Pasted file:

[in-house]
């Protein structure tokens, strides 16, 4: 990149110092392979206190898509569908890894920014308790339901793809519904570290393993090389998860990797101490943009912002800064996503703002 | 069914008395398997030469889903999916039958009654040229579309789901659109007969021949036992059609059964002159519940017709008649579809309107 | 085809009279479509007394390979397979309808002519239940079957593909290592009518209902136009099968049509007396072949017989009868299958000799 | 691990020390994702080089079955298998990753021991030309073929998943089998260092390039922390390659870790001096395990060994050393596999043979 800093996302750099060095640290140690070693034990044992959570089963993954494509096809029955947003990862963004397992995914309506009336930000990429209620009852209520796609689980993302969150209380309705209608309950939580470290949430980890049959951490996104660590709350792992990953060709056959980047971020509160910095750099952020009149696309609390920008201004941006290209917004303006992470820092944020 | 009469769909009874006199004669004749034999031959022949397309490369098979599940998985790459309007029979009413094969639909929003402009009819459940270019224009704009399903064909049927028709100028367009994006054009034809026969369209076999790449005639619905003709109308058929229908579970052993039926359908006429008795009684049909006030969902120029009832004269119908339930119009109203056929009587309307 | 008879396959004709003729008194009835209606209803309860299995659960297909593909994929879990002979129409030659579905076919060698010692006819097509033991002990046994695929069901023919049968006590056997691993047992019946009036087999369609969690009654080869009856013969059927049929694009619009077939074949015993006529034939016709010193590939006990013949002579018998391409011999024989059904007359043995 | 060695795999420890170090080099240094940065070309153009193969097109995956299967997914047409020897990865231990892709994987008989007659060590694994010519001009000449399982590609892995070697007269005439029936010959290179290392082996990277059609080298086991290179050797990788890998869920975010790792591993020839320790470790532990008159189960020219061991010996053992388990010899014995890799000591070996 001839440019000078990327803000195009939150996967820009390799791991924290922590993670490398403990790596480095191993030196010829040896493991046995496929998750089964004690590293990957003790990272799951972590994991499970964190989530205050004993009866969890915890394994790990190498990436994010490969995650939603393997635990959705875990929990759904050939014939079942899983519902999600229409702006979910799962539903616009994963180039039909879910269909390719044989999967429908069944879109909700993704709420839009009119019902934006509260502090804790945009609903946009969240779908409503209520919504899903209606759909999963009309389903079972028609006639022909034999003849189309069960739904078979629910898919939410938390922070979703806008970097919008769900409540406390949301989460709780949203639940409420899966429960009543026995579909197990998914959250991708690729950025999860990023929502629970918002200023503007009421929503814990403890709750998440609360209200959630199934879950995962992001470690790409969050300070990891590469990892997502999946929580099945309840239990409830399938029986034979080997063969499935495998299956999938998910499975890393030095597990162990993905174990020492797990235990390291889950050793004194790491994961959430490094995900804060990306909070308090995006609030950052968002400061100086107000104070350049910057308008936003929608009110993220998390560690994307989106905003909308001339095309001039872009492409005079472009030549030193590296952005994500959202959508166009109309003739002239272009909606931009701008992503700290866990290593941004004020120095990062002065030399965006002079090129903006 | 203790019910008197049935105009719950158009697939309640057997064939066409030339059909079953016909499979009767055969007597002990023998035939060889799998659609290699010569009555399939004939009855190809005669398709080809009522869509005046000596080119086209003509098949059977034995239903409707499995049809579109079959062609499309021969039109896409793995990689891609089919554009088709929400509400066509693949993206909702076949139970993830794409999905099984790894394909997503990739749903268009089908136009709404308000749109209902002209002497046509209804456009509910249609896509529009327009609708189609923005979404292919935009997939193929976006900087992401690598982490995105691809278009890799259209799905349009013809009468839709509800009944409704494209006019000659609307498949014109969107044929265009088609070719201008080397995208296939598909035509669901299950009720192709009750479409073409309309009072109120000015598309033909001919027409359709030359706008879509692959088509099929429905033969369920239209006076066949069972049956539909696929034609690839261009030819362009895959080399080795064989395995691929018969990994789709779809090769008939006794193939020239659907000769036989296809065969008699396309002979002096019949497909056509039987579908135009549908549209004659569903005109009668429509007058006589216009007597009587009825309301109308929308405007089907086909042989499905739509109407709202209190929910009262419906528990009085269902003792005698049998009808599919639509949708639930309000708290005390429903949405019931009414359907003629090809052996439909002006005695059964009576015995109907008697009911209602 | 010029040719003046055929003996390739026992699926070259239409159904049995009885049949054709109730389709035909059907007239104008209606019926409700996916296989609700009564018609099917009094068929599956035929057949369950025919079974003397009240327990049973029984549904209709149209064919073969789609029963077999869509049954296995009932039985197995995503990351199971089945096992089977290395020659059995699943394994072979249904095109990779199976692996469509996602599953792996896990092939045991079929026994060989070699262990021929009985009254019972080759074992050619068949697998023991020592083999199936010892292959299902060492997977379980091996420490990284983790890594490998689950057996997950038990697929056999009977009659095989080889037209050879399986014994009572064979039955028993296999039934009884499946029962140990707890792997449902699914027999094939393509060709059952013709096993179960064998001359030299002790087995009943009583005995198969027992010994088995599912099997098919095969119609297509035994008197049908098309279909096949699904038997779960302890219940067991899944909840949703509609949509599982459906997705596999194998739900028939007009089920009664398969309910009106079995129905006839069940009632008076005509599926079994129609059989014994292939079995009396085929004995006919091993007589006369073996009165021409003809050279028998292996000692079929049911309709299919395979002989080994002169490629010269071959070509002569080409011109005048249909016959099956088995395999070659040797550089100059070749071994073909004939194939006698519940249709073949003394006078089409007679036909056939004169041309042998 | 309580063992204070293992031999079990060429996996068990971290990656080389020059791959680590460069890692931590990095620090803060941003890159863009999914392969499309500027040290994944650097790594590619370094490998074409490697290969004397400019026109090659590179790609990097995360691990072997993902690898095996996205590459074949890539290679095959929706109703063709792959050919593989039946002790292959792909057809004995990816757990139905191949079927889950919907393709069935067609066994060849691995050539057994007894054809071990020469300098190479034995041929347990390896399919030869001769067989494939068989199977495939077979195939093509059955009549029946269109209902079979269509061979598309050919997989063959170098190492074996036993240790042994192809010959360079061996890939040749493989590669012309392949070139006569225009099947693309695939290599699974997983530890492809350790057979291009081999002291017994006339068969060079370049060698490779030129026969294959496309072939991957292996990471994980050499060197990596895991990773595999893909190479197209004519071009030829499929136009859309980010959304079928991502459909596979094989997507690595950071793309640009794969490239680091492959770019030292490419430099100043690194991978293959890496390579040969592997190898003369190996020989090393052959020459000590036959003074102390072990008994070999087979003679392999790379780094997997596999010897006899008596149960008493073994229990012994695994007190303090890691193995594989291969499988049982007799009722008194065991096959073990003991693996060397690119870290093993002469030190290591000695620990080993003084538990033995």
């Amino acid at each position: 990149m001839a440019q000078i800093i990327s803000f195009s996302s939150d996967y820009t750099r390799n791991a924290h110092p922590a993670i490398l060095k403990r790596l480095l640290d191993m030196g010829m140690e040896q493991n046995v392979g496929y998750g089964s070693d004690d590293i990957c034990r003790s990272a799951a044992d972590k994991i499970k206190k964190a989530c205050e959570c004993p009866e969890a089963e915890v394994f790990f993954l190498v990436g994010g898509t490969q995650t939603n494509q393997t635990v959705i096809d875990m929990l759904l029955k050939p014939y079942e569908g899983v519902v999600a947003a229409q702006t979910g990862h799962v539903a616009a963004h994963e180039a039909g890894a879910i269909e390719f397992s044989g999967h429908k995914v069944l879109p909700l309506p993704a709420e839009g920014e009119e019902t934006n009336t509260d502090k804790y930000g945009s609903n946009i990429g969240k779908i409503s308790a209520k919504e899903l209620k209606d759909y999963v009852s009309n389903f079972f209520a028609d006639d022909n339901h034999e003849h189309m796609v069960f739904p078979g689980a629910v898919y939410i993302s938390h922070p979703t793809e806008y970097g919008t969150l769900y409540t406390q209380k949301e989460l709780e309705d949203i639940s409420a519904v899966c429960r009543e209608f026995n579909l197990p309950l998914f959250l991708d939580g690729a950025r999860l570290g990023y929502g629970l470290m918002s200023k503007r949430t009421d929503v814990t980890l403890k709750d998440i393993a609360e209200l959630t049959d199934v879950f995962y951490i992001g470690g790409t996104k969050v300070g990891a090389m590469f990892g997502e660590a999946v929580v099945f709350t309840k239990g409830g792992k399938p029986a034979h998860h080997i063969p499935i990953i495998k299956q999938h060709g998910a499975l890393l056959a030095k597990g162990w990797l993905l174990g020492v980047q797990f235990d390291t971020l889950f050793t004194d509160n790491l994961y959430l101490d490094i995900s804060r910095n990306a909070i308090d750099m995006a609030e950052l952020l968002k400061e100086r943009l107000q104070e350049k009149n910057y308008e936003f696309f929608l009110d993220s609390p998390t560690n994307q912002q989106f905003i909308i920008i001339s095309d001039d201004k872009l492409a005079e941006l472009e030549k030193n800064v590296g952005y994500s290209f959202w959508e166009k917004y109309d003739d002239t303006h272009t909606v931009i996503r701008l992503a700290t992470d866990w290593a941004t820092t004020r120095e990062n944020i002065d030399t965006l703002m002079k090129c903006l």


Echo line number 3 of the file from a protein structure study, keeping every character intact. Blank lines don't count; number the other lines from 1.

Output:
């Amino acid at each position: 990149m001839a440019q000078i800093i990327s803000f195009s996302s939150d996967y820009t750099r390799n791991a924290h110092p922590a993670i490398l060095k403990r790596l480095l640290d191993m030196g010829m140690e040896q493991n046995v392979g496929y998750g089964s070693d004690d590293i990957c034990r003790s990272a799951a044992d972590k994991i499970k206190k964190a989530c205050e959570c004993p009866e969890a089963e915890v394994f790990f993954l190498v990436g994010g898509t490969q995650t939603n494509q393997t635990v959705i096809d875990m929990l759904l029955k050939p014939y079942e569908g899983v519902v999600a947003a229409q702006t979910g990862h799962v539903a616009a963004h994963e180039a039909g890894a879910i269909e390719f397992s044989g999967h429908k995914v069944l879109p909700l309506p993704a709420e839009g920014e009119e019902t934006n009336t509260d502090k804790y930000g945009s609903n946009i990429g969240k779908i409503s308790a209520k919504e899903l209620k209606d759909y999963v009852s009309n389903f079972f209520a028609d006639d022909n339901h034999e003849h189309m796609v069960f739904p078979g689980a629910v898919y939410i993302s938390h922070p979703t793809e806008y970097g919008t969150l769900y409540t406390q209380k949301e989460l709780e309705d949203i639940s409420a519904v899966c429960r009543e209608f026995n579909l197990p309950l998914f959250l991708d939580g690729a950025r999860l570290g990023y929502g629970l470290m918002s200023k503007r949430t009421d929503v814990t980890l403890k709750d998440i393993a609360e209200l959630t049959d199934v879950f995962y951490i992001g470690g790409t996104k969050v300070g990891a090389m590469f990892g997502e660590a999946v929580v099945f709350t309840k239990g409830g792992k399938p029986a034979h998860h080997i063969p499935i990953i495998k299956q999938h060709g998910a499975l890393l056959a030095k597990g162990w990797l993905l174990g020492v980047q797990f235990d390291t971020l889950f050793t004194d509160n790491l994961y959430l101490d490094i995900s804060r910095n990306a909070i308090d750099m995006a609030e950052l952020l968002k400061e100086r943009l107000q104070e350049k009149n910057y308008e936003f696309f929608l009110d993220s609390p998390t560690n994307q912002q989106f905003i909308i920008i001339s095309d001039d201004k872009l492409a005079e941006l472009e030549k030193n800064v590296g952005y994500s290209f959202w959508e166009k917004y109309d003739d002239t303006h272009t909606v931009i996503r701008l992503a700290t992470d866990w290593a941004t820092t004020r120095e990062n944020i002065d030399t965006l703002m002079k090129c903006l």